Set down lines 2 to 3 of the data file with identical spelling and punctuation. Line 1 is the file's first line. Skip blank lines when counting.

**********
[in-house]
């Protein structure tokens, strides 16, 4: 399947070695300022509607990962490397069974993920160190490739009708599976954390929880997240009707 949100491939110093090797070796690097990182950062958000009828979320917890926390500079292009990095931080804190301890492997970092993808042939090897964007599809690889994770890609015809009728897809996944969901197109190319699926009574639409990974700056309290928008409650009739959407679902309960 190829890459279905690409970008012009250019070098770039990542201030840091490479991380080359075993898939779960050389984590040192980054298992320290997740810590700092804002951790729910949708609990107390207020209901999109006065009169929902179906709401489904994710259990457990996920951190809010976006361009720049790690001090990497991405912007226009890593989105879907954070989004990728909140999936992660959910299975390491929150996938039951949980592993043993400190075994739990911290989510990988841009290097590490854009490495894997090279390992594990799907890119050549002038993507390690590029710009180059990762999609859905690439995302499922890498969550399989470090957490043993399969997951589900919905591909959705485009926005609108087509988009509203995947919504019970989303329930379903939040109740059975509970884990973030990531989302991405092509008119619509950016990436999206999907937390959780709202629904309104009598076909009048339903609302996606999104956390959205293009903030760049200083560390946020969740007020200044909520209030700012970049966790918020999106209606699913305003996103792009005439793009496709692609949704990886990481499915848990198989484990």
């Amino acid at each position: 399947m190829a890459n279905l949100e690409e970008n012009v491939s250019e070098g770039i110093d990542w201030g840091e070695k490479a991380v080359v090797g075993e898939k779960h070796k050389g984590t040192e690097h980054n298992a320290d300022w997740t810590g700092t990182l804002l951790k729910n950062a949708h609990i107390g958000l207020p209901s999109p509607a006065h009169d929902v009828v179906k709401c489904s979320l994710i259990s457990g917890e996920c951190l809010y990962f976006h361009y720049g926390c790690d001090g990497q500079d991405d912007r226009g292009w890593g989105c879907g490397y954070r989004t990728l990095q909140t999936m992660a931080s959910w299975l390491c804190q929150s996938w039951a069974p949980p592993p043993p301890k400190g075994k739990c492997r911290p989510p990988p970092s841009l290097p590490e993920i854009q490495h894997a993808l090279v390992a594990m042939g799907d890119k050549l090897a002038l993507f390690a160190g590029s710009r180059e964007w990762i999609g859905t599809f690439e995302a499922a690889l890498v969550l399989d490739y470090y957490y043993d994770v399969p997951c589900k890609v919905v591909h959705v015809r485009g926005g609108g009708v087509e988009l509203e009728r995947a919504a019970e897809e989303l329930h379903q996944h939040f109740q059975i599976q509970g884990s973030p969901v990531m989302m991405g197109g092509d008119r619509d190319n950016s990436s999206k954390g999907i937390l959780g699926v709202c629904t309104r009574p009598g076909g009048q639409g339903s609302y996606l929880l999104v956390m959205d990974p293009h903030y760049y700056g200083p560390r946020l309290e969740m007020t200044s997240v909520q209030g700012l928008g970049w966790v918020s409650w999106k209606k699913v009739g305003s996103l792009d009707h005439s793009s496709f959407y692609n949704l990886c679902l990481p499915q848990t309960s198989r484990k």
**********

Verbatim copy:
């Protein structure tokens, strides 16, 4: 399947070695300022509607990962490397069974993920160190490739009708599976954390929880997240009707 949100491939110093090797070796690097990182950062958000009828979320917890926390500079292009990095931080804190301890492997970092993808042939090897964007599809690889994770890609015809009728897809996944969901197109190319699926009574639409990974700056309290928008409650009739959407679902309960 190829890459279905690409970008012009250019070098770039990542201030840091490479991380080359075993898939779960050389984590040192980054298992320290997740810590700092804002951790729910949708609990107390207020209901999109006065009169929902179906709401489904994710259990457990996920951190809010976006361009720049790690001090990497991405912007226009890593989105879907954070989004990728909140999936992660959910299975390491929150996938039951949980592993043993400190075994739990911290989510990988841009290097590490854009490495894997090279390992594990799907890119050549002038993507390690590029710009180059990762999609859905690439995302499922890498969550399989470090957490043993399969997951589900919905591909959705485009926005609108087509988009509203995947919504019970989303329930379903939040109740059975509970884990973030990531989302991405092509008119619509950016990436999206999907937390959780709202629904309104009598076909009048339903609302996606999104956390959205293009903030760049200083560390946020969740007020200044909520209030700012970049966790918020999106209606699913305003996103792009005439793009496709692609949704990886990481499915848990198989484990």
């Amino acid at each position: 399947m190829a890459n279905l949100e690409e970008n012009v491939s250019e070098g770039i110093d990542w201030g840091e070695k490479a991380v080359v090797g075993e898939k779960h070796k050389g984590t040192e690097h980054n298992a320290d300022w997740t810590g700092t990182l804002l951790k729910n950062a949708h609990i107390g958000l207020p209901s999109p509607a006065h009169d929902v009828v179906k709401c489904s979320l994710i259990s457990g917890e996920c951190l809010y990962f976006h361009y720049g926390c790690d001090g990497q500079d991405d912007r226009g292009w890593g989105c879907g490397y954070r989004t990728l990095q909140t999936m992660a931080s959910w299975l390491c804190q929150s996938w039951a069974p949980p592993p043993p301890k400190g075994k739990c492997r911290p989510p990988p970092s841009l290097p590490e993920i854009q490495h894997a993808l090279v390992a594990m042939g799907d890119k050549l090897a002038l993507f390690a160190g590029s710009r180059e964007w990762i999609g859905t599809f690439e995302a499922a690889l890498v969550l399989d490739y470090y957490y043993d994770v399969p997951c589900k890609v919905v591909h959705v015809r485009g926005g609108g009708v087509e988009l509203e009728r995947a919504a019970e897809e989303l329930h379903q996944h939040f109740q059975i599976q509970g884990s973030p969901v990531m989302m991405g197109g092509d008119r619509d190319n950016s990436s999206k954390g999907i937390l959780g699926v709202c629904t309104r009574p009598g076909g009048q639409g339903s609302y996606l929880l999104v956390m959205d990974p293009h903030y760049y700056g200083p560390r946020l309290e969740m007020t200044s997240v909520q209030g700012l928008g970049w966790v918020s409650w999106k209606k699913v009739g305003s996103l792009d009707h005439s793009s496709f959407y692609n949704l990886c679902l990481p499915q848990t309960s198989r484990k």